For the three months ended June 30, 2018, the general and administrative expense decreased 0.5% to $5,166,000 from $5,191,000 for the three months ended June 30, 2017 primarily due to contingent liability revaluation that resulted in a benefit of $1,246,000 for the three months ended June 30, 2018 compared to a benefit of $680,000 for the three months ended June 30, 2017. The revaluation in the current quarter was as a result of eliminating the contingent liability related to an acquisition due to breach of the asset purchase agreement by the seller. This decrease was offset by increases in information technology (IT) consulting costs, amortization costs, investor relations, salaries and other related costs, legal fees and accounting costs.
 
Operating Income (Loss)
 
For the three months ended June 30, 2018, operating income increased by $1,329,000 to $653,000 as compared to an operating loss of $676,000 for the three months ended June 30, 2017. This was primarily due to the increase in gross profit of $1,280,000 and the decrease in operating expenses of $49,000 discussed above. 
 
Total Other Expense
 
For the three months ended June 30, 2018, total other expense decreased by $1,242,000 to $1,357,000 as compared to $2,599,000 for the three months ended June 30, 2017. Total other expense includes net interest expense and the change in the fair value of derivative liabilities.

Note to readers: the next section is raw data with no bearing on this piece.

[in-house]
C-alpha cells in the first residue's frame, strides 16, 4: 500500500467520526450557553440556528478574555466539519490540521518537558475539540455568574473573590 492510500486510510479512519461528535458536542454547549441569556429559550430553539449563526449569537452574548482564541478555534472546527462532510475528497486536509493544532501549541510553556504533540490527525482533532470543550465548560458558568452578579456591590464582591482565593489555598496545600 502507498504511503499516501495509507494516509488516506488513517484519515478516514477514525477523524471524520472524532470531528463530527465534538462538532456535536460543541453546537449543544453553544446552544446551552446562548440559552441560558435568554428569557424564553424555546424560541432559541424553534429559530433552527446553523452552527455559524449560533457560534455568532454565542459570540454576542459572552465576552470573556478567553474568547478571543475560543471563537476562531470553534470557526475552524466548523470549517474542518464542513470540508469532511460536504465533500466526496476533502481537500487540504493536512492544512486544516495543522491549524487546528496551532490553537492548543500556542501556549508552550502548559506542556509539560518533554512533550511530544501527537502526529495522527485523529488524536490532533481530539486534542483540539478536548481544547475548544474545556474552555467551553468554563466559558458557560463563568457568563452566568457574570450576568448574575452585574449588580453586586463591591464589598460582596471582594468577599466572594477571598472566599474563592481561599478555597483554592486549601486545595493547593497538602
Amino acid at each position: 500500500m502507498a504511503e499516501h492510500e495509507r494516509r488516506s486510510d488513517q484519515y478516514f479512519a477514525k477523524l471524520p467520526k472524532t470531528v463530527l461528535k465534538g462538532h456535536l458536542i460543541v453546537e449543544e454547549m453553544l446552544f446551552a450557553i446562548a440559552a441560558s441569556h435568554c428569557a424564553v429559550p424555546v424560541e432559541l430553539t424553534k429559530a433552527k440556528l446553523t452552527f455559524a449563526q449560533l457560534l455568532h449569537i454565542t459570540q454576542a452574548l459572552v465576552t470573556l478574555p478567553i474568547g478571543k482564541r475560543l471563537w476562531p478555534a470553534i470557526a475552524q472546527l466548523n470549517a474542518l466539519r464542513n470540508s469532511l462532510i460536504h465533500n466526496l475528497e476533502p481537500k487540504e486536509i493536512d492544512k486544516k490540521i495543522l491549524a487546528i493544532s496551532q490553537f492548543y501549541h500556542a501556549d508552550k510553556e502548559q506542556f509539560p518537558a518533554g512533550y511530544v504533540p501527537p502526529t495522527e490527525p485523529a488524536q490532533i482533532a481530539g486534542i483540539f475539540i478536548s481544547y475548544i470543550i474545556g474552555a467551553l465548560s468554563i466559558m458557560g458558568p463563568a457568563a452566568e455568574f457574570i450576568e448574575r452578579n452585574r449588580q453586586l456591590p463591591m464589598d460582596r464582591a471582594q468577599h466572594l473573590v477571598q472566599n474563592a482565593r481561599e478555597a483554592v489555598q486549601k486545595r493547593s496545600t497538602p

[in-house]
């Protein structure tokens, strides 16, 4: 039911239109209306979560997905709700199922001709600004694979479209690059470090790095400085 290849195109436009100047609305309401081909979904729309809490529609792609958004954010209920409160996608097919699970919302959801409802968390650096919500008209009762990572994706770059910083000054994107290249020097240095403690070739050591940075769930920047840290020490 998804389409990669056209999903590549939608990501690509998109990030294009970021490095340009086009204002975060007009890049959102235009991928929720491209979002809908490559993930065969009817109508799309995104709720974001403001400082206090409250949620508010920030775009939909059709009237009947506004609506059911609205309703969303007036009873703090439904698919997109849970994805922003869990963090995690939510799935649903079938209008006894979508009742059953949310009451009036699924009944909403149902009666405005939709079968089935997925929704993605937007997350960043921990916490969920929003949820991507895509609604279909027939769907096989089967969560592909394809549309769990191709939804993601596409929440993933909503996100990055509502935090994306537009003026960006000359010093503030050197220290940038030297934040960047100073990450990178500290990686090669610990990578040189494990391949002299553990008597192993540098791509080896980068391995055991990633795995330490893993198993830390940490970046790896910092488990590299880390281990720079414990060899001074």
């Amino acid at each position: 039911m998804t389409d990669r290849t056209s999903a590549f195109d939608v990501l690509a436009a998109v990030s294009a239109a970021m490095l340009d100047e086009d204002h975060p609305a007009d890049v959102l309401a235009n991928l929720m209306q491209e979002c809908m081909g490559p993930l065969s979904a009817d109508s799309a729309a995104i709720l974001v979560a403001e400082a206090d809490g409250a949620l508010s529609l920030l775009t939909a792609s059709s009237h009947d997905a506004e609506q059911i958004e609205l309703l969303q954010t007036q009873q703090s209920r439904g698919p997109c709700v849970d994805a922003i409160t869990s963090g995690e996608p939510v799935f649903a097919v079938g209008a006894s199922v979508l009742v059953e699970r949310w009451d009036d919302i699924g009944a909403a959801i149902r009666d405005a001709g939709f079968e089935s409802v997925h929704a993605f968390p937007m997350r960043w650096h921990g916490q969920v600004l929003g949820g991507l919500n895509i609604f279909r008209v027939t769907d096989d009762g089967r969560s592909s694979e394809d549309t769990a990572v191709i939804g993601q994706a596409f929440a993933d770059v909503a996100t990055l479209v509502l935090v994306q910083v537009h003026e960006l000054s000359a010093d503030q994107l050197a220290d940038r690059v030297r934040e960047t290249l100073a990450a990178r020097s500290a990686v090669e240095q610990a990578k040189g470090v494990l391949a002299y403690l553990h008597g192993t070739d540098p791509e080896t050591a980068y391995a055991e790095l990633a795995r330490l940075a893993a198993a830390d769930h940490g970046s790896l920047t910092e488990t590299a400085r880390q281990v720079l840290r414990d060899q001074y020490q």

Net interest expense increased by $291,000 for the three months ended June 30, 2018 to $1,549,000 compared to $1,258,000 for the three months ended June 30, 2017. Interest expense includes the imputed interest portion of the payments related to contingent acquisition debt of $605,000, interest payments to investors associated with our Private Placement transactions of $208,000 and interest paid for other operating debt of $423,000. Non-cash interest primarily related to amortization costs of $314,000 and $6,000 of other non-cash interest, offset by interest income of $7,000.